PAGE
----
Avogadro’s Hypothesis: Law: Example: Application

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Avogadro’s Hypothesis, introduced by Amaedo Avogardro in 1811, explains that in every gas the number of molecules is proportional to the volume. He replaced the term ‘atoms’ in the Berzelius hypothesis with the term ‘molecules’ and postulated a law, popularly known as Avogadro’s hypothesis.

Avogadro’s hypothesis states, “Equal volumes of all gases and vapors contain an equal number of molecules under similar conditions of temperature and pressure.” According to this hypothesis, under the same temperature and pressure, the volume of a gas depends upon the number of molecules or moles but not upon their size or mass. Under the assumption of an ideal (perfect) gas, this empirical relationship can be derived from the kinetic theory of gases.

This law is valid for real gases at low pressure and high temperature.

Example of Avogadro’s law

If we consider 2 liters of nitrogen, carbon dioxide, and hydrogen each under STP, they will contain an equal number of molecules however their mass is different. This hypothesis is experimentally verified and is called Avogadro’s law. Avogadro’s law can explain gaseous reactions without violating Dalton’s atomic theory.

Avogadro's hypothesis

Let 1 volume of gas contain ‘n’ molecule then apply Avogadro’s law

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The above experimental result shows that 1 molecule of hydrogen chloride is produced from 1/2 molecule of hydrogen and half molecule of chlorine. The fraction of molecules is possible because a molecule contains more than one atom. Hence Avogadro’s hypothesis is in accordance with dalton’s atomic theory and Gay-Lussac’s law of gaseous volume.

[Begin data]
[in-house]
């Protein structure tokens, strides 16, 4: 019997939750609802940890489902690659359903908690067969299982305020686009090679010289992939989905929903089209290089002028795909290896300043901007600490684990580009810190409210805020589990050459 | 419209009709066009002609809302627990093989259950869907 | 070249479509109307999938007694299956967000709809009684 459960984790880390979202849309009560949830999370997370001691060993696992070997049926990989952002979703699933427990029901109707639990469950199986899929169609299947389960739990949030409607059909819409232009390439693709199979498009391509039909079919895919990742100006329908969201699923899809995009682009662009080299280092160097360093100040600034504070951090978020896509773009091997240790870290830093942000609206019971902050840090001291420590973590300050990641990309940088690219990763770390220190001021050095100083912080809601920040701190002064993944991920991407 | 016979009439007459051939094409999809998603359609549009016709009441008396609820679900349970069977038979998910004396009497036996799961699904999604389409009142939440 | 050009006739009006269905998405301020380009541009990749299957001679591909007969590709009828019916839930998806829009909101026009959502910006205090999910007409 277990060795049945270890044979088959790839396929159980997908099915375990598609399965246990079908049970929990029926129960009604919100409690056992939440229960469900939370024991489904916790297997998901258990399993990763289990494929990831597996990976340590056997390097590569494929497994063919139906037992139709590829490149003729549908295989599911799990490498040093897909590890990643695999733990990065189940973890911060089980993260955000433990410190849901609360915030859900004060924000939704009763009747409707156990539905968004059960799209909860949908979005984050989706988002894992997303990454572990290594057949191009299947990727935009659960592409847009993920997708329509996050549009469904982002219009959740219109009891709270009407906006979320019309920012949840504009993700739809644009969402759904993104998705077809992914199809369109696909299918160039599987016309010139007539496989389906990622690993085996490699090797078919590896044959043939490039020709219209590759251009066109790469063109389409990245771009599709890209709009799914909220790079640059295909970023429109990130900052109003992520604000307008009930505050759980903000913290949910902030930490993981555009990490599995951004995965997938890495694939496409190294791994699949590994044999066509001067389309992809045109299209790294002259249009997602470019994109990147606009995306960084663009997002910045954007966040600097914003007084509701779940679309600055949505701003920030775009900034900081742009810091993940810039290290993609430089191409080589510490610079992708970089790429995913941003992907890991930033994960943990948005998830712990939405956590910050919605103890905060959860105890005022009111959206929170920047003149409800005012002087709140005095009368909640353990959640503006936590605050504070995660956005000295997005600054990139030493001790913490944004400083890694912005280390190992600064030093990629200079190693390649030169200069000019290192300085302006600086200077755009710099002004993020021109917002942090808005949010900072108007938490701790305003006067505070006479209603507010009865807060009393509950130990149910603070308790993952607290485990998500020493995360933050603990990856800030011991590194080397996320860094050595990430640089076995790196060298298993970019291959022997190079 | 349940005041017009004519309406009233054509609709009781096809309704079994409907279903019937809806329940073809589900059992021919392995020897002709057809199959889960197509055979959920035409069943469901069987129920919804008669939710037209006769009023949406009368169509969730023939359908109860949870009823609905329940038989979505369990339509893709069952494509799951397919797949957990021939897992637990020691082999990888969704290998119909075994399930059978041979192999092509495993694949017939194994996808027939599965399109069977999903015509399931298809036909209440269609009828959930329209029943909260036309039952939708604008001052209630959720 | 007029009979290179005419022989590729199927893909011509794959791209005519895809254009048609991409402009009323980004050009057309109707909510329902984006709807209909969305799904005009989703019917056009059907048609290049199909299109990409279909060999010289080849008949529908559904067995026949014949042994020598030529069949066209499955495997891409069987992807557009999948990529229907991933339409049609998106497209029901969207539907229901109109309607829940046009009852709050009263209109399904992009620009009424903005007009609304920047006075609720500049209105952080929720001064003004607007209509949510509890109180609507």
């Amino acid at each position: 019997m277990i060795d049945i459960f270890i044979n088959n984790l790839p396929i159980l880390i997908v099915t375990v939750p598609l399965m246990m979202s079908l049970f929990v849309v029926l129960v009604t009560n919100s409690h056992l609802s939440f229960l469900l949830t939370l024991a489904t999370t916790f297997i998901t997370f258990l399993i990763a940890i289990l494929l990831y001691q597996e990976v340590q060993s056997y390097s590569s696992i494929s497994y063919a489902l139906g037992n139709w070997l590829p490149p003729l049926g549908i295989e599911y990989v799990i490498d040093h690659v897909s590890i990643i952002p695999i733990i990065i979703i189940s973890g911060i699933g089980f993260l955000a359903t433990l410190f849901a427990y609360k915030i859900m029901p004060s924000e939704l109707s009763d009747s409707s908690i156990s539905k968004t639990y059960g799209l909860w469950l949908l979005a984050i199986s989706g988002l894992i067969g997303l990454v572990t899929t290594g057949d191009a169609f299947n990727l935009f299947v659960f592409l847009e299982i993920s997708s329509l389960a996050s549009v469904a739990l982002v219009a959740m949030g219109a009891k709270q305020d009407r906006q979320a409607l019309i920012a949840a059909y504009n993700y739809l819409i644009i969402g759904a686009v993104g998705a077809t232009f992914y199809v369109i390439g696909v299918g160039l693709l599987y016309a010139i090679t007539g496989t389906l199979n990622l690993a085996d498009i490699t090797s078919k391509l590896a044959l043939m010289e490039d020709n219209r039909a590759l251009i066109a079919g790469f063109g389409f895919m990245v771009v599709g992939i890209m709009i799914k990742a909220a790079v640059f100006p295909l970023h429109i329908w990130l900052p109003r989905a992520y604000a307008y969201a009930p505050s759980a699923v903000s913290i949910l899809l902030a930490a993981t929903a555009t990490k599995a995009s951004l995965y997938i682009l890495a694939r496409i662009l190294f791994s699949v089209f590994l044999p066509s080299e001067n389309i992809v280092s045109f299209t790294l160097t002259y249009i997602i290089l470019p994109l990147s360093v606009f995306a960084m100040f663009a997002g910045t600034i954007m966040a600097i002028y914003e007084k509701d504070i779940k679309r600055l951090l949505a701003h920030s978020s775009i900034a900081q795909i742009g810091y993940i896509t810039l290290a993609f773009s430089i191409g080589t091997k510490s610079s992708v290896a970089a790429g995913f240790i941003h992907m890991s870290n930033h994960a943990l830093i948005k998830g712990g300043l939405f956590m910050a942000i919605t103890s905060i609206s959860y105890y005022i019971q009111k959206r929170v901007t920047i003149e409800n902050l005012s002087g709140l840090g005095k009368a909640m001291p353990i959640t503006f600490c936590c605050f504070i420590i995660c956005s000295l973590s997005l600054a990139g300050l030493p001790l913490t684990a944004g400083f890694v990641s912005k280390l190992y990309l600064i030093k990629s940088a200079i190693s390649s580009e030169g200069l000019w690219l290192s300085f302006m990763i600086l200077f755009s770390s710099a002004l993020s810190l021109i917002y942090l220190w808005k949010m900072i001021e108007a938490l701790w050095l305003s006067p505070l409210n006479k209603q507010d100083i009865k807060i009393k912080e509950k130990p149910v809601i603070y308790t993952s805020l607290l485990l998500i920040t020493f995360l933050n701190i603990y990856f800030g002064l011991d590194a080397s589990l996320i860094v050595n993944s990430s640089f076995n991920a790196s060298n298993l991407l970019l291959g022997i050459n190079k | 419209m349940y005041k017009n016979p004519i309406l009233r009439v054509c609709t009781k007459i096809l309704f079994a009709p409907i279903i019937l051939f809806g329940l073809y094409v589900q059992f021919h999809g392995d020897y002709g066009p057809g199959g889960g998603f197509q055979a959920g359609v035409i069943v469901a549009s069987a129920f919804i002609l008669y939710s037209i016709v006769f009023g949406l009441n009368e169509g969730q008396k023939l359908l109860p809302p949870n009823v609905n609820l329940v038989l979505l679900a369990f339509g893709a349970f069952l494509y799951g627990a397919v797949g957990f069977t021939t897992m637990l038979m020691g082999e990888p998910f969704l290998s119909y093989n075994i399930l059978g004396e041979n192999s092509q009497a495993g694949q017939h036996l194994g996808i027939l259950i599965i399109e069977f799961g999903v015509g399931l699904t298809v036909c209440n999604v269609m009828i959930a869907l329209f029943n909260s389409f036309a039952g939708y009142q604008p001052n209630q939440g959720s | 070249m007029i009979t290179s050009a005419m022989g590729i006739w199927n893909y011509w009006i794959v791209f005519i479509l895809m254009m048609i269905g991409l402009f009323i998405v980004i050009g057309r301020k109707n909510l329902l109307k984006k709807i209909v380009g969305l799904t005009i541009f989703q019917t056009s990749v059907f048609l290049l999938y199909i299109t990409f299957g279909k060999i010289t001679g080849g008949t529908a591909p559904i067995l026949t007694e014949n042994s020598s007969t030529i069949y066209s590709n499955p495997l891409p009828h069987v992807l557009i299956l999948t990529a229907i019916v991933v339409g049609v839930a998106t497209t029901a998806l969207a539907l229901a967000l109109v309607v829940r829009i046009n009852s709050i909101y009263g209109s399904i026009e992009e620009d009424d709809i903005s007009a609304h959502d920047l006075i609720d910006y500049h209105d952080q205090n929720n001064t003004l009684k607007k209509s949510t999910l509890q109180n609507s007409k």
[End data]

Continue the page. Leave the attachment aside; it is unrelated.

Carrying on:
Application of Avogadro’s law

Avogadro’s law has numerous applications, some of which are as follows:

1. Determination of atomicity of elementary gases

Atomicity is the number of atoms present in one molecule of an element or compound. elementary gases are composed of atoms of the same element. For example, H2, Cl2, O2, N2, etc. Other types of gases are compound gases like CO2, NH3, SO2, N2O5, etc. Avogadro’s law is applied to determine the atomicity of elementary gases. Elementary gases are diatomic, i.e., one molecule contains two atoms. For Further illustration, we can take the example of oxygen.

1.1.Oxygen is Diatomic gas

Oxygen reacts with hydrogen to give water vapor. Experimentally, it has been found that hydrogen and oxygen react in the ratio of 2:1 by volume to give 2 volumes of water vapor under similar conditions of temperature and pressure. This experimental result is formulated as follows:

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Let one volume of gas contain ‘n’ molecules, then by applying Avogadro’s hypothesis,

Avogadro's hypothesis
oxygen is diatomic gas